Sources close to the government said the travel ban had been one of three options proposed by Netanyahu and Defense Minister Shaul Mofaz during a Sunday night meeting of Prime Minister Sharon’s inner cabinet, after the Tel Aviv bombing. Two other options, expelling Arafat from the territories and blocking the transfer of Palestinian tax revenues held by Israel, were rejected by Sharon because they would have violated direct pledges he made to Bush in recent months.

At the same time, political observers suggested other motives behind the choice of the London conference as a target. Relations between Israel and Britain have been strained in recent weeks by a British embargo on military exports. News reports last week indicated that the embargo was creating a shortage of spare parts, particularly pilot ejector seats for Israel’s Phantom fighter jets, that threatened to ground the main workhorse of Israel’s air force.

The feud is personal as well. Blair angered Netanyahu last month by refusing to meet with him, on the grounds that he does not habitually receive foreign ministers. The refusal came within days of Blair’s announcement that he would be meeting with Amram Mitzna, head of Israel’s opposition Labor Party, in the context of a fraternal visit between socialist party leaders.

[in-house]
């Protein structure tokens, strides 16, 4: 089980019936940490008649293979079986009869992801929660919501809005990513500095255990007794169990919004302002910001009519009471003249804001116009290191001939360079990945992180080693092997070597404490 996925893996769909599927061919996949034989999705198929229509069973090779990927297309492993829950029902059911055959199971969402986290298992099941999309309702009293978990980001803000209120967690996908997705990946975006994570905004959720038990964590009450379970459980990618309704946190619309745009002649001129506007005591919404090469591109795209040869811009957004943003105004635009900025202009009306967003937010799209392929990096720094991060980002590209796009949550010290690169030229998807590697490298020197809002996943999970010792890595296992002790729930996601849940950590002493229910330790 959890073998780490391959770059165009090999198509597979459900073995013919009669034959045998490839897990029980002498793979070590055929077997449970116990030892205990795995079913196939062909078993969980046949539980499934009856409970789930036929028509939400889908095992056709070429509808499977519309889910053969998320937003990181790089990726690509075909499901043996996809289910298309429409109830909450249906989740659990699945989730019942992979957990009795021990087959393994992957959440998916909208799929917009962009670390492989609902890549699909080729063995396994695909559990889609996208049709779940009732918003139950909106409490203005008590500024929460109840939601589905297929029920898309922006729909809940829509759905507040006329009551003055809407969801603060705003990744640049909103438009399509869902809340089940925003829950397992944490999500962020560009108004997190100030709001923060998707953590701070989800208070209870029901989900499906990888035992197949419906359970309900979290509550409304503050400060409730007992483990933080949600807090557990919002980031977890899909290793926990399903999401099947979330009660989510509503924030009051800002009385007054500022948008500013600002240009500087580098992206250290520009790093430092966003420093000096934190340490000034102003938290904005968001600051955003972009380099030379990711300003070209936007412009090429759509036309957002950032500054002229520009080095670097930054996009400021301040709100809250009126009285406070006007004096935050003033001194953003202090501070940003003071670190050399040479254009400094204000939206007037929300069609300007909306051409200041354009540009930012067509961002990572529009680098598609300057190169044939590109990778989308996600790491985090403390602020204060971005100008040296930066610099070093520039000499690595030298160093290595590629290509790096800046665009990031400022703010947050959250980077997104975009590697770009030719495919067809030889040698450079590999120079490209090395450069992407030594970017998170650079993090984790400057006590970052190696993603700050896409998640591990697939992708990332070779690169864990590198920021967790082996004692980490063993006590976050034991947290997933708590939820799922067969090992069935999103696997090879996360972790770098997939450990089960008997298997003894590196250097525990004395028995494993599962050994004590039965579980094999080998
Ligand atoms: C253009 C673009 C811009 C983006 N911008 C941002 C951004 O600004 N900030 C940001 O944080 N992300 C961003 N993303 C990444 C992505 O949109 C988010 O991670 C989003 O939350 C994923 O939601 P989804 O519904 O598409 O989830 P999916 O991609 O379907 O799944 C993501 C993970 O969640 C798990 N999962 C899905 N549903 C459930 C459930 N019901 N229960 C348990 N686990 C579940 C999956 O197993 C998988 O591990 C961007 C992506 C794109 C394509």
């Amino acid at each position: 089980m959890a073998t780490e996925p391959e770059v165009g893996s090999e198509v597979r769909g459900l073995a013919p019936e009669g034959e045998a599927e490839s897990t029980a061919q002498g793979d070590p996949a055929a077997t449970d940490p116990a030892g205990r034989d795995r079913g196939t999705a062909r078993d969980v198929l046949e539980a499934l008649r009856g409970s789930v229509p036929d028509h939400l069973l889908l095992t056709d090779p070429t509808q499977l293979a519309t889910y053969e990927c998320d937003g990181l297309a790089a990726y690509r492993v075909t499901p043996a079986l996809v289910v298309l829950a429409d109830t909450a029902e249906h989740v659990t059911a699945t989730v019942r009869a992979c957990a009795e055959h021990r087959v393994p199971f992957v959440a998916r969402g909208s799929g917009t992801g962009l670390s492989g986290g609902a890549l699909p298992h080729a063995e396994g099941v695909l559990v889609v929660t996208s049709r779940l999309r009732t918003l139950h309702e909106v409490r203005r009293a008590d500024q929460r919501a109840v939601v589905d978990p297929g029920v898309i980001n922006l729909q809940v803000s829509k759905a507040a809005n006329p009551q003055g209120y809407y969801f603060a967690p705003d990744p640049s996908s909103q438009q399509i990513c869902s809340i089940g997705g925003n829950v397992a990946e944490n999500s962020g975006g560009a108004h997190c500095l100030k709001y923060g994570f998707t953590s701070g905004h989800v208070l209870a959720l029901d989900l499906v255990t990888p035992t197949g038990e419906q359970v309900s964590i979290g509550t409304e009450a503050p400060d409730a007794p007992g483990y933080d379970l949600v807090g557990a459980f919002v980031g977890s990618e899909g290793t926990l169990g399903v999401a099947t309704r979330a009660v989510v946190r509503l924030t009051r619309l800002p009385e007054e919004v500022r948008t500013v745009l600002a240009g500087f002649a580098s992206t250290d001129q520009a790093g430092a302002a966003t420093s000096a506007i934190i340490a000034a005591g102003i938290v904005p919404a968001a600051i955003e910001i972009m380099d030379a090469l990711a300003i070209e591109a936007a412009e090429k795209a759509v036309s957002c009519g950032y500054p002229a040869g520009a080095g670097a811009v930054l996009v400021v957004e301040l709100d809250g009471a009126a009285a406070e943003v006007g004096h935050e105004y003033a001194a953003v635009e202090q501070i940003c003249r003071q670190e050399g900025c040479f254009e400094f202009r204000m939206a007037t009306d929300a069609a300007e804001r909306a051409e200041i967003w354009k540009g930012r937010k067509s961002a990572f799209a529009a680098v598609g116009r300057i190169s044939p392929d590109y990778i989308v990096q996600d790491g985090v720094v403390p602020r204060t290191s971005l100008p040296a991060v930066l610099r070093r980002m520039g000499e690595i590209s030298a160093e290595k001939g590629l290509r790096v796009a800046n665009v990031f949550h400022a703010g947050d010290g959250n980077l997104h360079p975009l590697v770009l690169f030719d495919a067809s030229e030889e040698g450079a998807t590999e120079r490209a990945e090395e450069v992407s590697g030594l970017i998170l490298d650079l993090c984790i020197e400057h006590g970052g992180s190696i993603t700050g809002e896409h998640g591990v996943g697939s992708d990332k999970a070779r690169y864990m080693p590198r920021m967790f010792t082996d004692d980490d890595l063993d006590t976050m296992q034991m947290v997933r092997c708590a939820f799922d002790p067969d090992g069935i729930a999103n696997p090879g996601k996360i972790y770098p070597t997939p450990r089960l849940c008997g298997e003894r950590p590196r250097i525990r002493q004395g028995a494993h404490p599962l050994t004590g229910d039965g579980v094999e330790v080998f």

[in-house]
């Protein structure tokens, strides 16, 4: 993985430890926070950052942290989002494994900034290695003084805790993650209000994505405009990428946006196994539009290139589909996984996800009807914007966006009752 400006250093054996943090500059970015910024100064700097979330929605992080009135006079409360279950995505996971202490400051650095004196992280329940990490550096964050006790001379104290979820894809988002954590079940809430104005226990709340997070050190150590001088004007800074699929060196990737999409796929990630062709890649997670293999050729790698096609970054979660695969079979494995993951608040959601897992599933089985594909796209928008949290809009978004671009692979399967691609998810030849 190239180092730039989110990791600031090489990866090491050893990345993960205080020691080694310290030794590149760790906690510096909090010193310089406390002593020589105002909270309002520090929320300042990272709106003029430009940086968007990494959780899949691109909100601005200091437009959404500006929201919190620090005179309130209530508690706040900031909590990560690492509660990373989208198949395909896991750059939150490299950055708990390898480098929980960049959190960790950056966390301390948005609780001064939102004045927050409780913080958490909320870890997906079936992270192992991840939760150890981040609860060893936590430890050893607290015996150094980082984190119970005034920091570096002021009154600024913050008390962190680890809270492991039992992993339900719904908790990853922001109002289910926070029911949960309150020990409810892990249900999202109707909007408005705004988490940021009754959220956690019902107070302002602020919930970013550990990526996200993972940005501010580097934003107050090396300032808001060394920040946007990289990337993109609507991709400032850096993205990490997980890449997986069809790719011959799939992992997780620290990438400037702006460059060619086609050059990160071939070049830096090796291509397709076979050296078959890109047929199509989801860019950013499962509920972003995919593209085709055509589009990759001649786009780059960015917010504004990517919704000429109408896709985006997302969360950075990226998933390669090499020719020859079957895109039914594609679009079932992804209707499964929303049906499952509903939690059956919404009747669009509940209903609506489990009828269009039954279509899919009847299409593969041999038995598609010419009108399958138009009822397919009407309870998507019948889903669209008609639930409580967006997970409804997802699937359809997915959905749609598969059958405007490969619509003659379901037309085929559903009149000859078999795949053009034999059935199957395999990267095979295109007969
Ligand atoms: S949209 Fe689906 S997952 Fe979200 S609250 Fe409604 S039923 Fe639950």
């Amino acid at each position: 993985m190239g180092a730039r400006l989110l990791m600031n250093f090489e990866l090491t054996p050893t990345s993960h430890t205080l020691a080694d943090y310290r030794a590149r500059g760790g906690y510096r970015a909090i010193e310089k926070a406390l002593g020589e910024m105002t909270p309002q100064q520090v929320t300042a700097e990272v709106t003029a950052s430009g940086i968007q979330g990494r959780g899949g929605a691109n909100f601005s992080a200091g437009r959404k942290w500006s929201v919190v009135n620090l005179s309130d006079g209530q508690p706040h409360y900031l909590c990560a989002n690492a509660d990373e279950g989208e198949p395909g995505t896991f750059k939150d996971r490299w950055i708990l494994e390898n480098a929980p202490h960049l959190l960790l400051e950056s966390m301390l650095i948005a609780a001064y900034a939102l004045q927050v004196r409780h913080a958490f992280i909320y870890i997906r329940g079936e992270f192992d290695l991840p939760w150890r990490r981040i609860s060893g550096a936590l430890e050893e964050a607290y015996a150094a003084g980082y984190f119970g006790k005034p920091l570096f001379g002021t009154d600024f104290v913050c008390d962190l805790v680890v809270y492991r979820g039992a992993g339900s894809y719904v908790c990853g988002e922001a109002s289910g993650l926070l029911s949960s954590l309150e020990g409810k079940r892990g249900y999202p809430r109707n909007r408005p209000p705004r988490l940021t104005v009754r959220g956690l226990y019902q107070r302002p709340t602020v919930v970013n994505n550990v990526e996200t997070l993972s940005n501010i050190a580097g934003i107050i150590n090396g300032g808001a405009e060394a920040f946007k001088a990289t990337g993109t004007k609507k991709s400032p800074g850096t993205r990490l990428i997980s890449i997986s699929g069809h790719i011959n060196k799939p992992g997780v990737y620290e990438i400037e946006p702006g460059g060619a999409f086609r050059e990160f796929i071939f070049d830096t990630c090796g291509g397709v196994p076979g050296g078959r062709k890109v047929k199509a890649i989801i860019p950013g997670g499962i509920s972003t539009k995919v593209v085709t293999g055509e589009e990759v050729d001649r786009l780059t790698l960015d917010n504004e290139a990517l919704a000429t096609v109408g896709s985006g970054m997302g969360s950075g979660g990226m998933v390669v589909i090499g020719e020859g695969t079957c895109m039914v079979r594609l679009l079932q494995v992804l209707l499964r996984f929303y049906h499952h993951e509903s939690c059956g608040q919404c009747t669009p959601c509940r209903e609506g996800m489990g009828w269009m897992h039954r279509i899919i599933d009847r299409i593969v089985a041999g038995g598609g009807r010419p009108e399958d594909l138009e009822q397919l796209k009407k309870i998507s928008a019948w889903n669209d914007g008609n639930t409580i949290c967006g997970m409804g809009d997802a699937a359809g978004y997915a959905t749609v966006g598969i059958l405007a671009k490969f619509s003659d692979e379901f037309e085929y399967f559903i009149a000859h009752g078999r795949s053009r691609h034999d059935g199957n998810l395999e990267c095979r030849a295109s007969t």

Mitzna, speaking at an Israeli college the day after the bombings, attacked Sharon’s policies with unusual bluntness, charging that terrorist attacks were made possible by the absence of a fence between Israel and the West Bank, a result, he said, of “political considerations.”

“There’s no fence because Sharon is committed to Greater Israel,” Mitzna said. “There’s no fence because Sharon is first of all committed to the settlers and not to the security of the residents of Israel.”

“It’s possible to take action” when the will exists, Mitzna said. “There’s a fence in Gaza and no terror attacks come from there.”